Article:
Biomass grew by 2% to account for 12% of UK electricity in 2021, nearly a third of the total from all renewables. Some two-thirds of the biomass output is from “plant biomass”, primarily wood pellets burnt at Lynemouth in Northumberland and the Drax plant in Yorkshire. The remainder was from an array of smaller sites based on landfill gas, sewage gas or anaerobic digestion.

The government’s advisory Climate Change Committee (CCC) says the UK should “move away” from large-scale biomass power plants, once existing subsidy contracts expire in 2027.

Using biomass to generate electricity is not zero-carbon and in some circumstances could lead to higher emissions than from fossil fuels. Moreover, there are more valuable uses for the world’s limited supply of biomass feedstock, the CCC says, including carbon sequestration and hard-to-abate sectors with few alternatives.

Fully decarbonised?

The UK government has set an ambition to “fully decarbonise” the electricity system by 2035 as part of its strategy to reach net-zero greenhouse gas emissions by 2050.

This means bringing the carbon intensity of the grid – the amount of CO2 emitted per unit of electricity generation – down, or at least very close to zero.

There had been rapid and steady progress towards this goal over the past decade, with eight years of successive falls in carbon intensity from 486gCO2/kWh in 2012 to just 183gCO2/kWh in 2020.

However, last year’s increase in fossil fuels to compensate for the fall in low-carbon output means the carbon intensity of UK electricity increased by 9% to 199gCO2/kWh, Carbon Brief estimates.

In order to fully decarbonise the grid by 2035, low-carbon sources will need to replace the roughly 40% of demand that is currently met by fossil fuels. At the same time, demand is expected to increase by around 15% by 2035 as a rising share of heat and transport is electrified.

This challenge is illustrated in the illustrative figure below, which shows the current makeup of UK electricity generation on the left and, in round numbers, the situation in 2035 on the right.

The figure shows that there is a shortfall between current plans and what would be needed to fully decarbonise the grid, even with relatively favourable assumptions. Any shortfall is likely to be met by fossil fuels, breaching the government’s 2035 ambition.

The UK electricity mix in 2021 and 2035 broken down by source
The UK electricity mix in 2021 (left) and 2035 (right) broken down by source, in round numbers of terawatt hours. Source: Carbon Brief analysis. Chart by Joe Goodman for Carbon Brief using Highcharts.

Fossil fuels, primarily gas, supplied around 40% of the UK’s electricity last year – some 130TWh (dark grey). To meet the government ambition, this would all need replacing.

For illustrative purposes, Carbon Brief has assumed that imports and other sources continue to supply around 30TWh of electricity each year by 2035.

The 50TWh of low-carbon electricity from existing nuclear power plants (purple wedge, left) is set to disappear as they are all scheduled to close by 2035. This output could be replaced by the under-construction Hinkley C and proposed Sizewell C plants (lighter purples, 25TWh each).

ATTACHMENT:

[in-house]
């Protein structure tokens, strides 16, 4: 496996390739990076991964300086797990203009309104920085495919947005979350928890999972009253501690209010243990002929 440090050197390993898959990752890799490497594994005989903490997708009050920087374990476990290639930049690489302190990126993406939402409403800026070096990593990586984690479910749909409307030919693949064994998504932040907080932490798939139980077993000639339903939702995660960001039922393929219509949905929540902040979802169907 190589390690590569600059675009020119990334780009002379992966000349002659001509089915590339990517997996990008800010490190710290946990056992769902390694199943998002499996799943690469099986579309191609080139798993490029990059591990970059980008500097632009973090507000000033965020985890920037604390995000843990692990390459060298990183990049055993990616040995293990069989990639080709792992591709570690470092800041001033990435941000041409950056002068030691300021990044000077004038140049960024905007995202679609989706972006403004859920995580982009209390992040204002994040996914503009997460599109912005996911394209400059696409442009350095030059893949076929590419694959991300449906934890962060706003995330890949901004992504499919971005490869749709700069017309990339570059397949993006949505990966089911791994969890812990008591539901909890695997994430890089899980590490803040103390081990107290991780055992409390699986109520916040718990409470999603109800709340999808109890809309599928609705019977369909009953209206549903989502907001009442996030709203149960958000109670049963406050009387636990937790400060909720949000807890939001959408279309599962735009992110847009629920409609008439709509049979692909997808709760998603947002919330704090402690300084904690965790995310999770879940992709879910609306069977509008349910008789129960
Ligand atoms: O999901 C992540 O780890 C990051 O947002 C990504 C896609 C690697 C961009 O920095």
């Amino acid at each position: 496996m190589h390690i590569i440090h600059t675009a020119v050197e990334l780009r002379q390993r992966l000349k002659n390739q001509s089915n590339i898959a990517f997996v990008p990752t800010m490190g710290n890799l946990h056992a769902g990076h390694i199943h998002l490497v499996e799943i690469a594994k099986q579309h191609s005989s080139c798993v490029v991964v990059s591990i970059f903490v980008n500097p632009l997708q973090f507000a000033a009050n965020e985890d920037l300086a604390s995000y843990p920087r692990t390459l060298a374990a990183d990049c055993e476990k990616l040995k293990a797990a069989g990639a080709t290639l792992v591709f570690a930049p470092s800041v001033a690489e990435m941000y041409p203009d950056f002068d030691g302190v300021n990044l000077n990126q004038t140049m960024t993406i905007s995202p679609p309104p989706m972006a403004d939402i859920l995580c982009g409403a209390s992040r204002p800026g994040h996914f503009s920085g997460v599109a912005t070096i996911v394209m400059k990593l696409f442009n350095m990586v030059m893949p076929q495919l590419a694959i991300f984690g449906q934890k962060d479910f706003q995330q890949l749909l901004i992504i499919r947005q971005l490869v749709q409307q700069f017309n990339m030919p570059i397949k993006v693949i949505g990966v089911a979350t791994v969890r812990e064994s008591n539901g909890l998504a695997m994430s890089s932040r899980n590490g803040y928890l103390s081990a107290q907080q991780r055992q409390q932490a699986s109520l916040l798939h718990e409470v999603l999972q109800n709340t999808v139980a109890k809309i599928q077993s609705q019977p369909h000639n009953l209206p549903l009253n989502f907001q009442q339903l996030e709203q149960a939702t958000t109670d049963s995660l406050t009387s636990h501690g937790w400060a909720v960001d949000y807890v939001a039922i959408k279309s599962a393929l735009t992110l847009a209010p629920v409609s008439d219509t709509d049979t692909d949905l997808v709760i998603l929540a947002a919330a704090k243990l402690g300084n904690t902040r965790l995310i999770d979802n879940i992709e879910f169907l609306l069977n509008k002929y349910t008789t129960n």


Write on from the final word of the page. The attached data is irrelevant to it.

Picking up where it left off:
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Much of the UK’s existing renewable capacity – with an expected output of 130TWh in an average year, but closer to 120TWh in 2021 – will still be operating by 2035 (light yellow).

A large proportion of biomass subsidies are due to expire in 2027 and the oldest wind and solar farms will start to reach the end of their life, but, for illustrative purposes, Carbon Brief has assumed that all existing renewable capacity will remain operational.

Existing contracts for difference (CfDs) mean an additional 9 gigawattts (GW) of offshore wind is due to come online in the next few years and will generate roughly 40TWh per year (mid yellow).

The next CfD auction, which is currently open and will announce results this summer, is due to secure another 12GW of capacity, including up to 5GW of onshore renewables and 6-8GW of offshore wind. This would be enough to generate roughly 50TWh (dark yellow).

The prime minister Boris Johnson has set a target of 40GW of offshore wind by 2030, meaning an additional 12-14GW on top of those already contracted or expected to win CfDs in the next auction. Reaching this target would mean roughly another 60TWh of low-carbon generation (pale red).

Assuming all of the above and given demand in 2035, as expected by the government, there would still be a shortfall of roughly 20TWh to fully decarbonise the grid (red).

If some of the UK’s existing renewable capacity were to close, if imports were to fall or if plans and targets for new nuclear and offshore wind were not met then there would be a larger shortfall to fully decarbonising the grid in 2035, with the risk that any gap would be filled by fossil fuels.

On the other hand, if utility firm EDF wins approval to extend the life of the 1.2GW Sizewell B nuclear plant beyond 2035, as it hopes to do, then this would help close the shortfall in low-carbon output.


The figures in the article are from Carbon Brief analysis of data from BEIS Energy Trends chapter 5 and chapter 6, as well as from BM Reports. The figures from BM Reports are for electricity supplied to the grid in Great Britain only and are adjusted to include Northern Ireland.

In Carbon Brief’s analysis, the BM Reports numbers are also adjusted to account for electricity used by power plants on site and for generation by plants not connected to the high-voltage national grid. This includes many onshore windfarms, as well as industrial gas combined heat and power plants and those burning landfill gas, waste or sewage gas.

The analysis of carbon intensity is based on the methodology published by National Grid ESO.

BEIS historical electricity data, including years before 2009, is adjusted to reflect on-site generation and combined with data on imports from a separate BEIS dataset.

The Times, Observer and Daily Express reported preliminary results from this same analysis.

Sharelines from this story
  • Analysis: UK nuclear output falls to lowest level since 1982
  • Analysis: UK low-carbon electricity sees largest ever fall in 2021